Ok, and in contrast to this, Green Marketing is described as follows"In the context of economic science, Green Marketing is understood as the totality of all advertising and information efforts that successfully emphasize the sustainability of the production chain. It is not just a matter of convincing customers of the sustainability of one's own products or services through targeted advertising measures. The term also encompasses all marketing measures that have a lasting impact on improving the environmental performance of a company and its production processes."

So you can see that there are similarities and parallels. Whether a distinction is necessary is a moot point - the fact is that anyone who is genuinely committed to the environment, cultivates transparency and is not only aware of their responsibility, but also calls it that - and then talks about it - is in the sustainability marketing business.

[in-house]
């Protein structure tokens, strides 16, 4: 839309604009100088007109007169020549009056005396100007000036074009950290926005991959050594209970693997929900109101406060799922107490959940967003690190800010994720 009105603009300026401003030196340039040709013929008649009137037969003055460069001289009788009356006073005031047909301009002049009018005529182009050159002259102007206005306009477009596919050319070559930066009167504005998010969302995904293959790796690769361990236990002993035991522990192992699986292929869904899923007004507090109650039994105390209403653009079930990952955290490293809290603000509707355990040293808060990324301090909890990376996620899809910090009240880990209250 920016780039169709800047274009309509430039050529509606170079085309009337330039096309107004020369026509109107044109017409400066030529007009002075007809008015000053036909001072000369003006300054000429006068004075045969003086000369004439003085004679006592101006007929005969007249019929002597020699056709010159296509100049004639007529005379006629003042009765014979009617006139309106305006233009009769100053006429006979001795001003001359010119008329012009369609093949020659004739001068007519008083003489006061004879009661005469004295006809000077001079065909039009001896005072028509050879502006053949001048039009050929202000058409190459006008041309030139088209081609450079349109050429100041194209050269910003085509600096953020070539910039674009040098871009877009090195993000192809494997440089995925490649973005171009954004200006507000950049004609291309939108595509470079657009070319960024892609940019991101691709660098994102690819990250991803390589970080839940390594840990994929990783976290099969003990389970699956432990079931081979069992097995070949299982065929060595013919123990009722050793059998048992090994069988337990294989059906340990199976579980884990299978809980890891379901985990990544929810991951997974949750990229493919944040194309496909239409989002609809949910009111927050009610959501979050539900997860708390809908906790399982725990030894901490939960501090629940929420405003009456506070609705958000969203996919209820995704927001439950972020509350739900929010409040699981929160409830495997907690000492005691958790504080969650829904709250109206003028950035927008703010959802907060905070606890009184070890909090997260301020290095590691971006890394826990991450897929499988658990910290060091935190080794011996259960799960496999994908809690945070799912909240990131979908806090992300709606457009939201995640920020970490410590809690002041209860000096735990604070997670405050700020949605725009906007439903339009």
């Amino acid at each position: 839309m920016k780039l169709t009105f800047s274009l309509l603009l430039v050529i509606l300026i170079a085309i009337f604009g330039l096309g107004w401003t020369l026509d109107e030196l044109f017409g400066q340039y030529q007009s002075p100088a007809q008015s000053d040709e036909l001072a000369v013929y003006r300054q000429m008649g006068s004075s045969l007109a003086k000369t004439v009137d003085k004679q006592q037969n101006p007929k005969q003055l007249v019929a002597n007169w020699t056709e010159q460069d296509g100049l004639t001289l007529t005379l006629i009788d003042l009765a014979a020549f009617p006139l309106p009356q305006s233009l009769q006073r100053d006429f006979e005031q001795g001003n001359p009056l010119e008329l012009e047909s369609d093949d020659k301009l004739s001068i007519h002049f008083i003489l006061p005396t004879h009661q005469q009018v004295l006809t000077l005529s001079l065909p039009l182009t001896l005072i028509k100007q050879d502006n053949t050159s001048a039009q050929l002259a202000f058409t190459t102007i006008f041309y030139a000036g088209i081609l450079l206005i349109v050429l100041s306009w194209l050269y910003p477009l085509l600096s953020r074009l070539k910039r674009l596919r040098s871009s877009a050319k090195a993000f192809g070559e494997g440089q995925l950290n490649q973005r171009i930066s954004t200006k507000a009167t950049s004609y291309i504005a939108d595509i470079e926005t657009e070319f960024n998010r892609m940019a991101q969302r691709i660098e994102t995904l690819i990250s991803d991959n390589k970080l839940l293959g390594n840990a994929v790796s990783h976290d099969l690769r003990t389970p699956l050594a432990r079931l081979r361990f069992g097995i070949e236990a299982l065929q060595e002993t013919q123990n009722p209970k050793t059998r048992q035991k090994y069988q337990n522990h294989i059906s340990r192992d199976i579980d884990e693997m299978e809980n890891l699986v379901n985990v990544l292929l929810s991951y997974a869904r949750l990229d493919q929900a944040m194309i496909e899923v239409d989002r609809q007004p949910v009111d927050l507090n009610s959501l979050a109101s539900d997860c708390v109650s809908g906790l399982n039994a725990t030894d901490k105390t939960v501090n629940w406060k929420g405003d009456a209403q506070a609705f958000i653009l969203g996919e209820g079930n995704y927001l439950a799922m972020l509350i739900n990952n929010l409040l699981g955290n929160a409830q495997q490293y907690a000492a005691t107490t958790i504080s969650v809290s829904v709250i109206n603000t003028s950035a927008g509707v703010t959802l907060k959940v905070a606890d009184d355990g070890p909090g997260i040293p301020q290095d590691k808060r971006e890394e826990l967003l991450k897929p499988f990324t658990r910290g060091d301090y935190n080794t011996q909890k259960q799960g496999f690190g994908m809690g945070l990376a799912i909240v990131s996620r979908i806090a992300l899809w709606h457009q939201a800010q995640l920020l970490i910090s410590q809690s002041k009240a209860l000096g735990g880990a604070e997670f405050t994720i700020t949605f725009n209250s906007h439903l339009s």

What can you pay attention to? 

Being committed to the environment and the future and being aware of and taking responsibility as a company is important for a number of reasons. First, for legal reasons, you should not promise anything in a campaign that you do not or cannot deliver. The Supreme Court in Germany has also ruled that references to environmental properties may only be used in advertising if they can be clearly substantiated. It should also be possible to rule out misleading statements. So anyone who dares to use terms such as "natural," "green," "climate-neutral" or "organic" should also be able to prove the aspects for these labels.